FCA’s niche off-road truck, the Ram Power Wagon, gets a new face and interior enhancements for the ’17 model year, but continues the same super-capable formula that dates back to the postwar original.
Ram Power Wagon tackles rocky terrain and backcountry trails with ease.
LAS VEGAS – Admittedly, the number of people who need a smooth-riding highway truck that can also climb a rock face under its own power is a small subset of the driving public. But for those who do, the ’17 Ram Power Wagon may be unequaled.
We get behind the wheel of the latest iteration of FCA’s niche heavy-duty pickup during an on- and off-road expedition in Nevada and in a half-day of driving easily size up its capabilities: This thing is a beast in the trails, but a beauty on the tarmac.
“Nobody does this kind of capability out of the factory,” says Kevin Metz, head of marketing-Ram heavy-duty truck.
“It’s a great everyday truck, but it’s capable of being the ultimate off-road truck as well,” he says. “If you have to drive that truck to work every day, there’s no sacrifice in ride and handling, but you still have all that off-road capability.”
For the ’17 model year, the refreshed Power Wagon borrows design cues from the successful light-duty Ram Rebel, starting up front with the “no crosshairs” blacked-out grille framing the bold billet “RAM” logo. Inside, the Rebel’s tire-tread print seats are an option. In addition, vertical “Power Wagon” script on the truck bed sides brings back a design theme from the ’79-’80 Power Wagons made famous by television’s “Simon & Simon” brothers.
The Power Wagon gets one powertrain, a 6.4L V-8, producing 410 hp and 429 lb.-ft. (582 Nm) of torque, plenty for purposes of moving this nearly 7,000-lb. (3,175-kg) truck, which also is capable of towing up to 10,030 lbs. (4,550 kg) or hauling a 1,510-lb. (685-kg) payload.
Metz says the Power Wagon isn’t a candidate for a diesel option due to cost (the diesel is $9,000 pricier) and weight (the diesel is 900 lbs. [408 kg] heavier). The diesel also would require an air cooler roughly in the same location as the Power Wagon’s standard front-mounted winch.
Regardless of engine type, it’s what happens when that power leaves the engine via the standard 6-speed automatic transmission and routes through the Borg Warner 44-47 transfer case to the solid front and rear axles with electronically locking differentials that makes the Power Wagon an otherworldly vehicle.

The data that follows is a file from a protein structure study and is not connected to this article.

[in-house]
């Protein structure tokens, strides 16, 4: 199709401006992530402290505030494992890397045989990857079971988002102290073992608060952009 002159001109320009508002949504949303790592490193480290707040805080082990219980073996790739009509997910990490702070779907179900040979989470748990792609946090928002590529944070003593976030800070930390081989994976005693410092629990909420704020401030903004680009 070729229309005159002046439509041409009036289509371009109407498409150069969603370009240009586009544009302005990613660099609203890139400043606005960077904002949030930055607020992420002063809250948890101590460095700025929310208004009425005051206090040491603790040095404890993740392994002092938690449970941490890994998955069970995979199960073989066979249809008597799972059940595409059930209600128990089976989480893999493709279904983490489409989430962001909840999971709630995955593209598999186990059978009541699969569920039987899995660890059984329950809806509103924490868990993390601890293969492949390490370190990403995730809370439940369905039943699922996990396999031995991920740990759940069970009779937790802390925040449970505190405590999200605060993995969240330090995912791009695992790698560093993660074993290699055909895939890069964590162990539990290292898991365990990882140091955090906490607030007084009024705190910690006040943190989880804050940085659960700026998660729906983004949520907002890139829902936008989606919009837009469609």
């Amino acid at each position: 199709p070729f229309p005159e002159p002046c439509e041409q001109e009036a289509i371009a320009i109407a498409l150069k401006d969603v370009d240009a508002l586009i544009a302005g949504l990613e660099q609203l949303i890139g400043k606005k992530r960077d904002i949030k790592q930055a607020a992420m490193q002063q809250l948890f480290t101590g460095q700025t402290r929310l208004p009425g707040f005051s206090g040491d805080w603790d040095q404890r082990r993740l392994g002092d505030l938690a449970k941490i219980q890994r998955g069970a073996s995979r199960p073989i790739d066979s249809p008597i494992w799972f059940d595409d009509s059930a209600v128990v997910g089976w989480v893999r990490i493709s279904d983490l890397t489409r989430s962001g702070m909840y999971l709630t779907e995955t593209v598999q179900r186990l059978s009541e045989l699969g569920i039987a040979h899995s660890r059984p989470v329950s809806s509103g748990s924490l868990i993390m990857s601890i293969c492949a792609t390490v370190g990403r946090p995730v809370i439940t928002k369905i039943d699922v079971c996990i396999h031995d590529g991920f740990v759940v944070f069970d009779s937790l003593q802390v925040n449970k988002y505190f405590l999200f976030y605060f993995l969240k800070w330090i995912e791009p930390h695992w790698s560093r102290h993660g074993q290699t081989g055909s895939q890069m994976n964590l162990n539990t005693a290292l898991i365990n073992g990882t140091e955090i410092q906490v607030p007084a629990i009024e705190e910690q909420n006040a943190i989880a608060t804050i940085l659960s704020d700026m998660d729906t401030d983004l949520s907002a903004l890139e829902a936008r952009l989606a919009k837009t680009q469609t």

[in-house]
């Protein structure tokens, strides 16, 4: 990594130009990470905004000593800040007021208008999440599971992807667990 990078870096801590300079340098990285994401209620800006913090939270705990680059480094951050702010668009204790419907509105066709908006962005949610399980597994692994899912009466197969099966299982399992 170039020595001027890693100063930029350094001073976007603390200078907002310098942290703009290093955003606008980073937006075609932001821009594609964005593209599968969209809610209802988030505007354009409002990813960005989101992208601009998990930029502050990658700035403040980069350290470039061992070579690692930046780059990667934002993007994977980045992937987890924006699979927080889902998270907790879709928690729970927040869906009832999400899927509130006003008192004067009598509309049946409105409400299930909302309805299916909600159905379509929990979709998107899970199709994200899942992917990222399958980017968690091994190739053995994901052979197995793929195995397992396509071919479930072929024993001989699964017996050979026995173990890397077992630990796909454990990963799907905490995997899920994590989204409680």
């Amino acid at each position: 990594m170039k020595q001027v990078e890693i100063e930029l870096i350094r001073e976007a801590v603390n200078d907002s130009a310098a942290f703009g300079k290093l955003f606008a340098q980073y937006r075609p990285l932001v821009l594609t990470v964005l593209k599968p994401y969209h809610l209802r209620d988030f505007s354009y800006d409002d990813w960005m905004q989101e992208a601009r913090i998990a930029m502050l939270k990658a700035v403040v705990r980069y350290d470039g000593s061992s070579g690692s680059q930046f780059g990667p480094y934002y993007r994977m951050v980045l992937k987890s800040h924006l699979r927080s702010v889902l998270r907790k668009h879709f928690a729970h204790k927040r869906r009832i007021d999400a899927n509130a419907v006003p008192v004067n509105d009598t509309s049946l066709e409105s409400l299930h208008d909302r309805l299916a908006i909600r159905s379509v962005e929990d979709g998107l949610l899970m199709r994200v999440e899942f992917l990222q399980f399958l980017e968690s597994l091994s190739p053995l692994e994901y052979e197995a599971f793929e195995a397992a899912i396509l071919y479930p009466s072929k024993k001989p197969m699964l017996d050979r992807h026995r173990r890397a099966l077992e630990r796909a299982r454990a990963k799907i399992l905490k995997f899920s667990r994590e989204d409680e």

The transfer case’s 2.64-ratio low range combines with a 4.10-ratio axle to produce a 35:1 crawl ratio, seemingly giving the Power Wagon capability of clambering over just about any obstacle short of a fallen redwood.
While most off-road-capable trucks can dig their way through loose sand, power through mud, ford streams and handle steep and rough terrain, the Power Wagon’s extraordinary skills become evident in climbs up severe rock walls where guides are needed to direct steering angle and call for power as needed.
Besides the locking diffs, accessible via a dashboard knob, the truck also features a class-exclusive electronically disconnecting front stabilizer bar, unhooked via a simple dashboard switch. The e-disconnect sway bar allows maximum articulation of the front axle – up to 26 ins. (66 cm) of wheel travel – in severe off-road driving, but also softens the ride and reduces head toss when disconnected at speeds below 18 mph (29 km/h) on rough or rocky trails.
The truck’s Hill Descent Control works to perfection, using brakes and gearing in 4WD Lo mode to manage downhill speed, with nine available settings from 0.6 mph (1 km/h) to 5.6 mph (9 km/h).
Should the Power Wagon’s powertrain alone prove lacking, the truck comes equipped with a 12,000-lb. (5,443-kg) Warn electric winch, though Ram officials joke the winch typically comes in handy yanking competitors’ trucks out of danger.
Once we finish playing in the sand, rambling up and down steep inclines and roughing it up rock faces, we roll back onto the highway for the cruise back to civilization. Though some body roll is to be expected in a heavy-duty pickup with a standard 2.5-in. (6.4-cm) lift and 14.3 ins. (36.3 cm) of ground clearance, the Power Wagon’s coil-spring suspension works to keep the truck stable and smooth at speed.
Metz says the Power Wagon, like the similarly capable Jeep Wrangler Rubicon, is borne out of an engineering desire, not a marketing whim, and appeals to buyers who want a turnkey off-road-capable pickup. Some 5% of Ram heavy-duty customers fit that description, he says.
The Power Wagon, built at FCA’s Saltillo Truck Assembly Plant in Coahuila, Mexico, is on sale now priced at $51,695, plus $1,320 destination.